The Transgender Care program currently operates in eight provinces, and Ibu Shinta said an effort to “map” all its participants and services across Indonesia is an eventual goal.

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Ibu Shinta (in green) and other waria gather for evening prayers at the Al-Fatah school in Yogyakarta. (K. Varagur/VOA)

Study group

Al-Fatah’s main scholastic activity is a weekly study group that meets on Sunday evenings, where waria can pray together, discuss Islamic theology, and practice reading the Quran in Arabic.

On a recent Sunday, there were six waria present, including Ibu Shinta; she said there are about 42 members in total, but the weekly attendance fluctuates between seven and 25. A local university student helped Yuni Shara al-Buchory read some Quran verses. When the evening call to prayer sounded, they filed into the reception room to pray. Ibu Shinta and Yuni Shara put on satin mukenas, women’s prayer dresses, and the others came as they were.

“I felt lost for the four months the school was closed, without a place to study religion,” said Yuni Shara. “I would go into town to hang out, work, buy snacks, and eventually I would wonder: there is something missing, but what?” During that time it was like, she said, her life was incomplete.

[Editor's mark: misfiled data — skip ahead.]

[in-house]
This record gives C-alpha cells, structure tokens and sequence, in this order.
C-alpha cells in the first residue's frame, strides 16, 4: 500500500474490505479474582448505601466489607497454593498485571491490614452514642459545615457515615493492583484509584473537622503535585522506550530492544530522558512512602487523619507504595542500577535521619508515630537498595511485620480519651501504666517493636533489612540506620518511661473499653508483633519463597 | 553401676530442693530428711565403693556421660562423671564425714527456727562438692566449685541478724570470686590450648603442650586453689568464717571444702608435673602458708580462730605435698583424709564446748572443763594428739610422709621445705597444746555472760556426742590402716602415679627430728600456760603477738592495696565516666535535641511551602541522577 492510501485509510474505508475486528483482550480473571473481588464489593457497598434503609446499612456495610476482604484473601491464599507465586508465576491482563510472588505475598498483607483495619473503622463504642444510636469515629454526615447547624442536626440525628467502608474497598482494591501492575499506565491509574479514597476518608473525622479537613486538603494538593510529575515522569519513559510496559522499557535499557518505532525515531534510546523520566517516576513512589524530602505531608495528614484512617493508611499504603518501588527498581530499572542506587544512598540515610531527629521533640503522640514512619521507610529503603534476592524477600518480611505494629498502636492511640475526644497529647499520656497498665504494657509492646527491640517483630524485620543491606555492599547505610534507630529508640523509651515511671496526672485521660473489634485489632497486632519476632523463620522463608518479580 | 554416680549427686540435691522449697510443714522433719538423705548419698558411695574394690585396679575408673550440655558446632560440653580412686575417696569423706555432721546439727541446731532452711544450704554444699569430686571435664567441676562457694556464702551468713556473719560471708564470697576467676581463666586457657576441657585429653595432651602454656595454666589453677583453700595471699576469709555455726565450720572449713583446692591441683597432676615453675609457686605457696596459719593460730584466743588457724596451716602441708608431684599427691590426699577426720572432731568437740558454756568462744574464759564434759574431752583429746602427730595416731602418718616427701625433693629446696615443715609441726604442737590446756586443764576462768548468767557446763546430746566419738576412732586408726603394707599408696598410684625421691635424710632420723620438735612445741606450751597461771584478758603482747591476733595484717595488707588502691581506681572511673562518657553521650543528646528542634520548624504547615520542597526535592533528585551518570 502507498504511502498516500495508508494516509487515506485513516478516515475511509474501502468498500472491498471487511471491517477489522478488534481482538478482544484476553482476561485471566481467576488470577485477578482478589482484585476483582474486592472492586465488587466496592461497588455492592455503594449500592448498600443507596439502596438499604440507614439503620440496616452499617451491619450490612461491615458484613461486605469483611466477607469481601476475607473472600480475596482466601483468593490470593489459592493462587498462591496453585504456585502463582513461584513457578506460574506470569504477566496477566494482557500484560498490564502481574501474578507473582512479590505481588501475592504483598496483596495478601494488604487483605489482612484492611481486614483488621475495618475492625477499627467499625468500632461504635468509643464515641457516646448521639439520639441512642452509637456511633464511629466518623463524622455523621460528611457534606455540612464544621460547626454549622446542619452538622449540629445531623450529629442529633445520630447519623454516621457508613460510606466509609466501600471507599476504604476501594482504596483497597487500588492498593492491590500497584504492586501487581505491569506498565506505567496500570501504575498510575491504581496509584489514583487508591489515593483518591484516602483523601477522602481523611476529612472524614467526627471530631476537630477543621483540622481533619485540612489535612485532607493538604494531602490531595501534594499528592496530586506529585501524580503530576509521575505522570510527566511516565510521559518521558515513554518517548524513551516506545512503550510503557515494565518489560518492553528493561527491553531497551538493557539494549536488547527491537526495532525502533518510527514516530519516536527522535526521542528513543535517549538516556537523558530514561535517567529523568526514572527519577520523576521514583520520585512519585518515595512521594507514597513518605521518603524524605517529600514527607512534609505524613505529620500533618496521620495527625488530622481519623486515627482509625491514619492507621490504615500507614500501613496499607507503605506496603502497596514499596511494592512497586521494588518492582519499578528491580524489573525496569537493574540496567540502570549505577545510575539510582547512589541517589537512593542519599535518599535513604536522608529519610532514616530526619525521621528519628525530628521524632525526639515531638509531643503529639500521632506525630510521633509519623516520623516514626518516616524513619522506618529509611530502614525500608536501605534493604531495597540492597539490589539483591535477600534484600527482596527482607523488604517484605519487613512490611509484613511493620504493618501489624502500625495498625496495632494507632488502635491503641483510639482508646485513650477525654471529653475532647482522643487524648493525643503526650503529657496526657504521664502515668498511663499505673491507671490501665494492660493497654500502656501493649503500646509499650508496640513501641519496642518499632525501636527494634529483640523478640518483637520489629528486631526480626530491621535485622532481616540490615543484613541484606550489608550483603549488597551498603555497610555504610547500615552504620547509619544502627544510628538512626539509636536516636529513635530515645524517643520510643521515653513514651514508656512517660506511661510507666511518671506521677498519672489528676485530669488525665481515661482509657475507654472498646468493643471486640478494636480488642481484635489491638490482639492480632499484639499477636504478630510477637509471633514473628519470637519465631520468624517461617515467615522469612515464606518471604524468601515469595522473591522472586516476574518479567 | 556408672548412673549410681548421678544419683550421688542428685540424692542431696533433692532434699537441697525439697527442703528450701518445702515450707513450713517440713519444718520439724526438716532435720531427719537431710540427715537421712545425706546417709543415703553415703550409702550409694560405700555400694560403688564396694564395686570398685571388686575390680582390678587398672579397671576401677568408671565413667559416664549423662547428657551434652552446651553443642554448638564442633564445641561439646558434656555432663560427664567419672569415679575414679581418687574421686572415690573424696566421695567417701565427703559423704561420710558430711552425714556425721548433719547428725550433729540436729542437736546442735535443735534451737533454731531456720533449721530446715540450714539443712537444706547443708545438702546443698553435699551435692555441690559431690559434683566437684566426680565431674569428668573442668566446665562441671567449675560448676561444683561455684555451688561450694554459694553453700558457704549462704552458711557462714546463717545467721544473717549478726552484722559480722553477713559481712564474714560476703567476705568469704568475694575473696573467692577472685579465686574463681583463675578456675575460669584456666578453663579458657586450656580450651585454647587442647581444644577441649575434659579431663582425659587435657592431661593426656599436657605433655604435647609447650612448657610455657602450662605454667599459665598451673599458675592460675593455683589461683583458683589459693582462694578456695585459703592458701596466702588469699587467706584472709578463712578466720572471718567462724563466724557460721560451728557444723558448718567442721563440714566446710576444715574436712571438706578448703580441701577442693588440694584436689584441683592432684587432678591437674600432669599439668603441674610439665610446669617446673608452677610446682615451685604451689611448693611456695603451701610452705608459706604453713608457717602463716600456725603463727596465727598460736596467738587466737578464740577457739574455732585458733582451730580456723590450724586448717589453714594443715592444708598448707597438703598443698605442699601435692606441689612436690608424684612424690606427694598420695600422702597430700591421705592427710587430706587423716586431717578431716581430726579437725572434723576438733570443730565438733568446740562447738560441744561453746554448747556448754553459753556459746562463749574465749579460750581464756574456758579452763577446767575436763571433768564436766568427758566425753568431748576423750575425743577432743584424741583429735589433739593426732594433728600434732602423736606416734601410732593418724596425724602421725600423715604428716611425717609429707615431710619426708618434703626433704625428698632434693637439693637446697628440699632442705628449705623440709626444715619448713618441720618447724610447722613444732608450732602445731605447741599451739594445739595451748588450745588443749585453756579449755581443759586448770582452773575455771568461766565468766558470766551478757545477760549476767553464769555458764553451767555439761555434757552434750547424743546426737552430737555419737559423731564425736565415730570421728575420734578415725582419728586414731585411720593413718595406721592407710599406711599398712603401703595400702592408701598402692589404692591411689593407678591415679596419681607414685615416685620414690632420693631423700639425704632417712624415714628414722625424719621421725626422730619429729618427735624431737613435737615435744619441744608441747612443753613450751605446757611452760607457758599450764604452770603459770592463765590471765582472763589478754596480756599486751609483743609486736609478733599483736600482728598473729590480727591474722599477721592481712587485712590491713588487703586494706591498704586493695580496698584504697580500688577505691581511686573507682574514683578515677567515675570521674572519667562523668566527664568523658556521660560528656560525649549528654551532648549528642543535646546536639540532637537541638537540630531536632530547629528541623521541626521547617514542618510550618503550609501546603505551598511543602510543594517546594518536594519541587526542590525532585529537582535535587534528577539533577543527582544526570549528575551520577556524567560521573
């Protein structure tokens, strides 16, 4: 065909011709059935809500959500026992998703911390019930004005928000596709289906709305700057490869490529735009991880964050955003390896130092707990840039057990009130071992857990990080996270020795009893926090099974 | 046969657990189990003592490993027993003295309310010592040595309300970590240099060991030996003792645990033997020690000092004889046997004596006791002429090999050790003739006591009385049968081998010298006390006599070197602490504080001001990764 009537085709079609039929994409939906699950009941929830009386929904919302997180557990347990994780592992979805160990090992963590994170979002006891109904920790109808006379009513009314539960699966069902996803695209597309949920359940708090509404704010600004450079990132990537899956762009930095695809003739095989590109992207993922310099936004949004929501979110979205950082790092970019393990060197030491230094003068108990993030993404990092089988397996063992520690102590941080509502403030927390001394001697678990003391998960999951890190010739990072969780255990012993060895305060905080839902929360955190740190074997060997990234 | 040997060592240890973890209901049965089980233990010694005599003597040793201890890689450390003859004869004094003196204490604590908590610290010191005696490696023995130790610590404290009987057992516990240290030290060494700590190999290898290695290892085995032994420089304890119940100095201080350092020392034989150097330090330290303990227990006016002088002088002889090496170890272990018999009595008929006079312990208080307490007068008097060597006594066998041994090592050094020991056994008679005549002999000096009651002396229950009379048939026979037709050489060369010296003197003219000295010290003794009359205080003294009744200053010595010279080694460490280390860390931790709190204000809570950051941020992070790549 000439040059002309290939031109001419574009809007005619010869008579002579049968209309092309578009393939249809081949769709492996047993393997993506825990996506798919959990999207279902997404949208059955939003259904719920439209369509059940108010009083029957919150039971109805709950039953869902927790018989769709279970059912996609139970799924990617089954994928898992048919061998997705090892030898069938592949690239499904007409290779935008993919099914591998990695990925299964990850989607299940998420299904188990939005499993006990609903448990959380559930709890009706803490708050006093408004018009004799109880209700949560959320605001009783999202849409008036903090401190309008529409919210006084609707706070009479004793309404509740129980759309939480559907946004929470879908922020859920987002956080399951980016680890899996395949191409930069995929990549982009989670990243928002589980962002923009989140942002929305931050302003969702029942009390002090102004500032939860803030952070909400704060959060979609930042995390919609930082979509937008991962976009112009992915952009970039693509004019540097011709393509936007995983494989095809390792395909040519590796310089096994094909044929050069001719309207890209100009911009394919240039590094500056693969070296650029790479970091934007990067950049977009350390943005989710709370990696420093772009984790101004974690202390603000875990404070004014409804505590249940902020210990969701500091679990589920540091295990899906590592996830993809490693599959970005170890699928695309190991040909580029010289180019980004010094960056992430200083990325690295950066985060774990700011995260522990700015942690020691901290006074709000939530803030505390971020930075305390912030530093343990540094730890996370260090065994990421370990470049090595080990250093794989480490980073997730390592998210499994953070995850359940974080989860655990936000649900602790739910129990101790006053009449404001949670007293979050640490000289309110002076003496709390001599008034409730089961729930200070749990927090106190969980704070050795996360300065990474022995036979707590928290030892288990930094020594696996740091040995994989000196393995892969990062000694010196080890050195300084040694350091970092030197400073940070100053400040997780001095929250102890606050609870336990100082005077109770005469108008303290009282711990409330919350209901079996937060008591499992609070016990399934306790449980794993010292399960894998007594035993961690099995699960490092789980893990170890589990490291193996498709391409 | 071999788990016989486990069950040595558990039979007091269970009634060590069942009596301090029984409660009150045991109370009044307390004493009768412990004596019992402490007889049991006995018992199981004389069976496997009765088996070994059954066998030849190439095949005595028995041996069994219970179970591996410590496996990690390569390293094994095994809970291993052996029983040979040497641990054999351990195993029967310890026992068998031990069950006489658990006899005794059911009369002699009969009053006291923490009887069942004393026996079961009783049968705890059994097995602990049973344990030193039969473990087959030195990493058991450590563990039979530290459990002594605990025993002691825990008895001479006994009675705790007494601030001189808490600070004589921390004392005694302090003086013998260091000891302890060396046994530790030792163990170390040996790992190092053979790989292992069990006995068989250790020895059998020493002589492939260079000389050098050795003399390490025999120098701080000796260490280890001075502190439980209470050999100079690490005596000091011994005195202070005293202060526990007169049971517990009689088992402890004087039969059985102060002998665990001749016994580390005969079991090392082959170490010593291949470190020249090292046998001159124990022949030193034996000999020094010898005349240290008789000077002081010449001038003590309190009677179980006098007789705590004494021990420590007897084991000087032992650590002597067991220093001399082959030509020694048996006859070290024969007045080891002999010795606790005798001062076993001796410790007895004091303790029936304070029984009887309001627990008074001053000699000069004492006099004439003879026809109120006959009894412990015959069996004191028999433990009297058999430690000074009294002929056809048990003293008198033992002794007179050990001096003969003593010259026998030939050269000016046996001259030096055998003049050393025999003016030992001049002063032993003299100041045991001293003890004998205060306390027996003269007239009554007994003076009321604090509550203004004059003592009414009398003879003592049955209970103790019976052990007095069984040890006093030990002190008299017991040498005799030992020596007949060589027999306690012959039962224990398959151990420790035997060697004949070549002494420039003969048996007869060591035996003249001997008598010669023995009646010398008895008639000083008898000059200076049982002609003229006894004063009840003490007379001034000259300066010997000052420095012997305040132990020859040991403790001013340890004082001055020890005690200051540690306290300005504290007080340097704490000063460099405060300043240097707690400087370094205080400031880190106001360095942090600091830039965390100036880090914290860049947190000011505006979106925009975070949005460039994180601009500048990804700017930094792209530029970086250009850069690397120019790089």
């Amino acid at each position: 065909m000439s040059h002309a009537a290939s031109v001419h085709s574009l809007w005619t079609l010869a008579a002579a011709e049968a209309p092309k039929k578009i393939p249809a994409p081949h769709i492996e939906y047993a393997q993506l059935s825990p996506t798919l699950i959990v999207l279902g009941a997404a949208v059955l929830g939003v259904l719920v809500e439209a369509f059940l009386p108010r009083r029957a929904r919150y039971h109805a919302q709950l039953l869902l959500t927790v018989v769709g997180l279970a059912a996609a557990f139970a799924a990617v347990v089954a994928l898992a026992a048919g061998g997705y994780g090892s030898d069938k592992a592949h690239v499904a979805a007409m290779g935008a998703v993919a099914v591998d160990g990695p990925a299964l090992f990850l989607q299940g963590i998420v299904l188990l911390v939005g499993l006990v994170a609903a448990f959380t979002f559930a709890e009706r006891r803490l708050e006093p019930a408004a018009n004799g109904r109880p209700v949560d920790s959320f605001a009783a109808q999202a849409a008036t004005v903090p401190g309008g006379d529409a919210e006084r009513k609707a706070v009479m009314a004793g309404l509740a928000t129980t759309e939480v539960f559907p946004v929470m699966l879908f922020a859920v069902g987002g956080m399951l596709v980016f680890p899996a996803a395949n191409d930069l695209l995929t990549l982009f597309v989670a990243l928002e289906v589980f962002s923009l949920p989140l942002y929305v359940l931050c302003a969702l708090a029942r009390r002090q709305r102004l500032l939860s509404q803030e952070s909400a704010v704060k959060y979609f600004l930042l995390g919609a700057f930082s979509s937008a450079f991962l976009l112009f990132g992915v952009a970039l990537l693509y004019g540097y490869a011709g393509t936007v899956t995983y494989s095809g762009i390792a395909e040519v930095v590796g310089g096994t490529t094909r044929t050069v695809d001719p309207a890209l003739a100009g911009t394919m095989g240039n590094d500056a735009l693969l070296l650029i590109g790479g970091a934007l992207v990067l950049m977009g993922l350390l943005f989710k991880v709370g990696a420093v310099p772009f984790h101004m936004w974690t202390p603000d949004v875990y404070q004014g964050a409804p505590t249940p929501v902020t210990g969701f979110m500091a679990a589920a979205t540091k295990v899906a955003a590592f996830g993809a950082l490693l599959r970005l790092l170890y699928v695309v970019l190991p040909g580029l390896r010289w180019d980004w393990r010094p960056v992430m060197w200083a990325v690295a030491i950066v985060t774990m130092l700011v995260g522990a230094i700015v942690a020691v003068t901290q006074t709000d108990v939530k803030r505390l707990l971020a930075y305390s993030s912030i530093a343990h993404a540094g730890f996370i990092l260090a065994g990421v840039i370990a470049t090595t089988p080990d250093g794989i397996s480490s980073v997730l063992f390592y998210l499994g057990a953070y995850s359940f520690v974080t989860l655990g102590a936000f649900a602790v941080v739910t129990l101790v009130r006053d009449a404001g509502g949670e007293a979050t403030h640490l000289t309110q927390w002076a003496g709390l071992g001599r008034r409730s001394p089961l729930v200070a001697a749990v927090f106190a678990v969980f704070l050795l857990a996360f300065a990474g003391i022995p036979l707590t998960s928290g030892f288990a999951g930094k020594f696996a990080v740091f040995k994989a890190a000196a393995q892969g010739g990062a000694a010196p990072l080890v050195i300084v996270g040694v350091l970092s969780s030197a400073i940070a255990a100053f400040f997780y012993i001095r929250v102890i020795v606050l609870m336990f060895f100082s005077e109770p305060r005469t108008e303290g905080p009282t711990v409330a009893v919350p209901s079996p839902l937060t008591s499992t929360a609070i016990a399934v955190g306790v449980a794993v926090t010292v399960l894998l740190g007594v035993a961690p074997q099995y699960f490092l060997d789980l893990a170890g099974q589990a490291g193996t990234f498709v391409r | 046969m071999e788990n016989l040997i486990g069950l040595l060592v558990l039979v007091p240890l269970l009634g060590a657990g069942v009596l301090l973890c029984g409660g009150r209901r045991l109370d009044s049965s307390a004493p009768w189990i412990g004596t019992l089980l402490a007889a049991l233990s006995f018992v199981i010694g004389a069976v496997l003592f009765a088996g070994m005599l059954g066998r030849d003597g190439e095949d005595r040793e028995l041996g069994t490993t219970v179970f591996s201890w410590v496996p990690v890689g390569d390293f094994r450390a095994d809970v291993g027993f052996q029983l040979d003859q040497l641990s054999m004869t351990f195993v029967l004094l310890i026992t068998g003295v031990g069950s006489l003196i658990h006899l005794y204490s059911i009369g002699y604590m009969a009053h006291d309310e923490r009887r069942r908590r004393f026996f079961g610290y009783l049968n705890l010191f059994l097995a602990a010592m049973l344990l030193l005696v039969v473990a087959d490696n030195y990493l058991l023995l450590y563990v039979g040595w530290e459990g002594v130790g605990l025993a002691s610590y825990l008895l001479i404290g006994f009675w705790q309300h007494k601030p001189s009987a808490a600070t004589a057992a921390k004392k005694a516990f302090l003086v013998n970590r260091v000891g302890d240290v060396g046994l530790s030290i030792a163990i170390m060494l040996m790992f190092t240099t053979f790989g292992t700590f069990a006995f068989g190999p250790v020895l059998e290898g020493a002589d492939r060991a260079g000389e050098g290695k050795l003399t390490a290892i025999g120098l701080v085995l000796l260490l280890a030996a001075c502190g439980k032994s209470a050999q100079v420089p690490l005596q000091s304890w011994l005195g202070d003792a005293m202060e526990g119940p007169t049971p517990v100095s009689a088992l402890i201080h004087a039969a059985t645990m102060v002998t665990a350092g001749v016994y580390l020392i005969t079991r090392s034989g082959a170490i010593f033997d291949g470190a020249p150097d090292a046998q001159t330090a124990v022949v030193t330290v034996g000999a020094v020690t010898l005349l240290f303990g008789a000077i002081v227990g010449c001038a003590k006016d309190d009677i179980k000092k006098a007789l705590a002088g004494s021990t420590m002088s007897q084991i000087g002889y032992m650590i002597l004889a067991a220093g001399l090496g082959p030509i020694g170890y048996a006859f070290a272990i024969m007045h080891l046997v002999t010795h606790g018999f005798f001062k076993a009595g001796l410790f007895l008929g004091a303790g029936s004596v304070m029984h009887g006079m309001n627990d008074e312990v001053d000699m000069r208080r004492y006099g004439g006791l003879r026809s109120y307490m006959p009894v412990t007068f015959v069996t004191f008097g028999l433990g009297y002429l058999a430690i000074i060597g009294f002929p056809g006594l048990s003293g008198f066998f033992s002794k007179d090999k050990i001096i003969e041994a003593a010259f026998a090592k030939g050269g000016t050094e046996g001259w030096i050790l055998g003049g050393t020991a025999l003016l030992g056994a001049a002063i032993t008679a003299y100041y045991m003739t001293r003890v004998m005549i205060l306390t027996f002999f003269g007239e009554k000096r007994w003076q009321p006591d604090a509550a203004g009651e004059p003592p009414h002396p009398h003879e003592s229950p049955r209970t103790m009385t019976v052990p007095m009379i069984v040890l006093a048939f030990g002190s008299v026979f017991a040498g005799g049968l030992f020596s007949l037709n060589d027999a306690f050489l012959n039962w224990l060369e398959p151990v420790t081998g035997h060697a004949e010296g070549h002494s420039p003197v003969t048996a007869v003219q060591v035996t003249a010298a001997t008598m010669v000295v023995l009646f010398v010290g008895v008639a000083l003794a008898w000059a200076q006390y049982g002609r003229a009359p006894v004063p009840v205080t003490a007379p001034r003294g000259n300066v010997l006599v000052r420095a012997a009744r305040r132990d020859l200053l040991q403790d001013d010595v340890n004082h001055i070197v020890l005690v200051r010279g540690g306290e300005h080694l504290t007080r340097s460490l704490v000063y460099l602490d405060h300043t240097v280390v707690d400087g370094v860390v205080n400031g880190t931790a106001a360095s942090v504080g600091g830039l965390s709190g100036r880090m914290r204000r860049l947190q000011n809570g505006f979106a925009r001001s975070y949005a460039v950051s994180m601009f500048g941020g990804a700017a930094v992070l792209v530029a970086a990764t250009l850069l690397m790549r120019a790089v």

But it would be wrong to paint al-Fatah as merely a place for quiet study; after all, its students aren’t teenagers like in an ordinary pesantren, but working adults. The remaining six days a week, and even after hours on Sundays, it’s a community hub for Yogyakarta waria. They watch movies, cook and eat together, and swap gossip on each other’s clients.

It’s a deep well of normalcy for a group that occupies an increasingly uncertain societal space. Granted, in Yogyakarta, that space is safer than elsewhere in Indonesia — even the region’s sultan called on the community to respect the waria at the height of last year’s anti-gay hysteria.

Optimistic outlook

Today, Ibu Shinta is “not at all concerned” about local Islamists. She is focused on building up warias’ social safety net as well as her own school. Al-Fatah does not fundraise, but Ibu Shinta does ask researchers and students to donate about $15 when they visit.

ALSO READ India becoming more Transgender- Friendly: Read this report

There is rising community goodwill again, with Ibu Shinta pointing out that last year her school received one goat as a donation on Eid al-Adha (the holy annual “Sacrifice Feast” when animals are ceremonially slaughtered and shared, and this year they received two.

“Waria and other trans women constructions or phenomena have been around for a very long time,” said Dede Oetomo, a prominent LGBT rights activist based in East Java. “Most Indonesians know about them, and have at least tolerated them if not accepted them fully, especially if they are not in their own families.”